Wednesday, December 31, 2008
Monday, December 29, 2008
Here’s my last column for the print version of The East Valley Tribune. On Jan. 1, the paper ceases distribution in Phoenix, Scottsdale, and Tempe. Home delivery will be restricted to four days a week and only in certain neighborhoods (upscale ones, natch!) in Mesa, Chandler, Gilbert, Queen Creek, and Apache Junction. You’ll be able to pick up paper copies at Circle Ks and convenience stores. Sic transit gloria mundi, and it’s actually a blessing that Jonathan Marshall isn’t around to see the final demise of the Scottsdale Progress.
Lots of local ‘wingers complain that the major daily is “too liberal” and thus losing readers. But the paper closer to their editorial viewpoint folded first. Apparently there are enough ‘wingers to support talk radio or a newspaper, but not both, and reading is lots harder than listening. Ditto that!
I did get one fun email from a friend who grew up in Mesa, who used to be a delivery boy for the old locally-owned Tribune, and who in high school became a stringer reporting on high school sports. He got paid $2 per column inch, which 50 years later was still the going rate. I like to steal Calvin Trillin’s line and say I got paid in the low two figures.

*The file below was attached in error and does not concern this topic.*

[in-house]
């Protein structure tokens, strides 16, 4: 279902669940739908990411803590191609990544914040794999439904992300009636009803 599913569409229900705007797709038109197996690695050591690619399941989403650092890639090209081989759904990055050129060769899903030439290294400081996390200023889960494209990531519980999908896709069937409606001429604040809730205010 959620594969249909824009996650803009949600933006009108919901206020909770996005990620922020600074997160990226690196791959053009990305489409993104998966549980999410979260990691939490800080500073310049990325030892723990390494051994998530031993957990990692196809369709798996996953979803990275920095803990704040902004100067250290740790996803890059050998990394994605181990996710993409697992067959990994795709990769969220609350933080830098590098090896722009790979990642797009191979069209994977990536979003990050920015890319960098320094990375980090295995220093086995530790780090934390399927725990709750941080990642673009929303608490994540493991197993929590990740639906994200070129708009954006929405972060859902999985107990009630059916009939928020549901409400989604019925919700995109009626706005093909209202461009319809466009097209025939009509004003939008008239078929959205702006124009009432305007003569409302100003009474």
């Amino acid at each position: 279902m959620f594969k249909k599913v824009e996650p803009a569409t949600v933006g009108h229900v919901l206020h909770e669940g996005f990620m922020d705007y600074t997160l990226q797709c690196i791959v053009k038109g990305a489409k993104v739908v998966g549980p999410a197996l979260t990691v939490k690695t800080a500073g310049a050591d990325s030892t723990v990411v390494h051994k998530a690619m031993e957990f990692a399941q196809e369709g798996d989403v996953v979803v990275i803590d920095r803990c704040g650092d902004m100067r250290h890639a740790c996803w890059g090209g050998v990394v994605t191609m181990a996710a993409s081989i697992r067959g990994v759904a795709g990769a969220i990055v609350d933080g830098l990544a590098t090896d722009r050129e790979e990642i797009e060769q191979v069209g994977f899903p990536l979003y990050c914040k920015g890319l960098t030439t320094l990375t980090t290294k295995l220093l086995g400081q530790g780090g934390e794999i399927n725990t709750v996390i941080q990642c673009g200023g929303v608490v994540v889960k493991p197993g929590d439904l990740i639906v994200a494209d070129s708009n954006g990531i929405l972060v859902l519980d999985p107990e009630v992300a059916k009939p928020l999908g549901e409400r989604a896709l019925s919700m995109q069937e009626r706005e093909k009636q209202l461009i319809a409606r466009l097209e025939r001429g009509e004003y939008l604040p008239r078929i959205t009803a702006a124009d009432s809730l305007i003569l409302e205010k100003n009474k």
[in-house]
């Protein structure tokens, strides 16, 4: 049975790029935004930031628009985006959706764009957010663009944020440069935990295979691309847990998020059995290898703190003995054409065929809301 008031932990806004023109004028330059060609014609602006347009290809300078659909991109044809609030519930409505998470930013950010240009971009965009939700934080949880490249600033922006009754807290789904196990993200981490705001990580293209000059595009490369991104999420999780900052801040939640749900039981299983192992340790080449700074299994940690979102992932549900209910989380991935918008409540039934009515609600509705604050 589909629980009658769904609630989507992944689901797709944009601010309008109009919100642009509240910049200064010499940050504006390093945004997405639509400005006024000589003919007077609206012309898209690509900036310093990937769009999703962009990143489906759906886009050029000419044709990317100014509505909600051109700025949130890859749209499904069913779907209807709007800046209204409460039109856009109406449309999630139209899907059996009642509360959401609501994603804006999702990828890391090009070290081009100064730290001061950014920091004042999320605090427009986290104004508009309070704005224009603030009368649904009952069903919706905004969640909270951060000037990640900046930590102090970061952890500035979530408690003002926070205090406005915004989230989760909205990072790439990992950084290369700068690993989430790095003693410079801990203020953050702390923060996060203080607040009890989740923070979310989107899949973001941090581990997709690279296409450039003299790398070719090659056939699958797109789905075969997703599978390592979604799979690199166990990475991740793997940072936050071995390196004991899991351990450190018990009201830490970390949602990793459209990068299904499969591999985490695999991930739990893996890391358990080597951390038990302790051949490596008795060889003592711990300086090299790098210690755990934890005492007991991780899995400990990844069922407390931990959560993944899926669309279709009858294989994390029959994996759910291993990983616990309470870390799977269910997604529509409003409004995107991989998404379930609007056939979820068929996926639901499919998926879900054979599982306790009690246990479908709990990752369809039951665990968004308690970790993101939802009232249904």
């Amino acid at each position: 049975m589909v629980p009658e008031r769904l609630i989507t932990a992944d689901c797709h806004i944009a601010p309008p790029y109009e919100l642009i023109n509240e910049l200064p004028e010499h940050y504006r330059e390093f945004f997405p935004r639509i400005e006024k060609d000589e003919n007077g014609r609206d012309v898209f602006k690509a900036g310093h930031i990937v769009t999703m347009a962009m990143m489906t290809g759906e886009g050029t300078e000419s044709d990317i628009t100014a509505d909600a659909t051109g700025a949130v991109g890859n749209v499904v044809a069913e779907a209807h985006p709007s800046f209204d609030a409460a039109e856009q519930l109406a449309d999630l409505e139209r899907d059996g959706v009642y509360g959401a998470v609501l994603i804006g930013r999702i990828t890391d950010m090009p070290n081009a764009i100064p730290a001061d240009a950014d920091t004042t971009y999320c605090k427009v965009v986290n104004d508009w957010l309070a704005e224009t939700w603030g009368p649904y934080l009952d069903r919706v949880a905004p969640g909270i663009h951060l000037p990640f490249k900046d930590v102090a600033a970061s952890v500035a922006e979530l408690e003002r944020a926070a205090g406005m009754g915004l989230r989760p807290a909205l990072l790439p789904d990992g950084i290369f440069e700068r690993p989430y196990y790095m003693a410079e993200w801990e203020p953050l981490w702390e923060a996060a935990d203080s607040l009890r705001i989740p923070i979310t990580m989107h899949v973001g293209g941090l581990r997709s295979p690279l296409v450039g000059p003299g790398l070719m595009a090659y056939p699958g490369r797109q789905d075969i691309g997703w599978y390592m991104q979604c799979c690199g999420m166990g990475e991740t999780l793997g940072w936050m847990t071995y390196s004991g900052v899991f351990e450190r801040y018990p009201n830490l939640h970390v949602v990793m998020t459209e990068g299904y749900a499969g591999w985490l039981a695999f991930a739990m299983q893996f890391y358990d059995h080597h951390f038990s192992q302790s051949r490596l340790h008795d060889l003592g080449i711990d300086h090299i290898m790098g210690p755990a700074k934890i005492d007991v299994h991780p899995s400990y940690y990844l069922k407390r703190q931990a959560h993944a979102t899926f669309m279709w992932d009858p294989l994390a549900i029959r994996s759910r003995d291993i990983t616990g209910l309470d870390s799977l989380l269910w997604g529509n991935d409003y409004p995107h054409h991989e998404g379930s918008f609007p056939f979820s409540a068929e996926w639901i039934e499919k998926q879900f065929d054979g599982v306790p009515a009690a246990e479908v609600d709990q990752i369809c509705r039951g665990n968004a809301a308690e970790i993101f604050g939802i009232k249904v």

Newspaper version of the column are available here (basic version) or here (how it looked on paper, for the last time). The editor took out some parentheticals and throw-away lines, and this time I’ve left them out except the Arpaio one in the third paragraph, that one stays.
THOMAS IS PREJUDICED AGAINST ME (AND YOU)
East Valley Tribune, Dec. 28, 2008
Maricopa County Attorney Andy Thomas must love “Monopoly” because he just invented the real-life “Get Out of Jail Free” card.
In intra-party squabbling that would be deemed too absurd for a soap opera, Thomas charged county Supervisor Don Stapley with dozens of felonies for filing incorrect financial disclosure forms. Thomas did wait until after the election, but Stapley didn’t seem appreciative. The county attorney is legal advisor to the county and its elected officials, but Stapley seemed dubious about getting legal advice from somebody seeking to convict him. The other supervisors agreed to hire outside counsel for so long as Thomas is prosecuting his ostensible client.
And whom did the supervisors select as their “outside legal consultant” (not lawyer)? Thomas’s predecessor, Rick Romley, who before he left office, was engaged in a long-running battle with Sheriff Joe Arpaio that could only be described as nasty, for there are no other types of battles possible with Arpaio, for whom all things are either personal or irrelevant.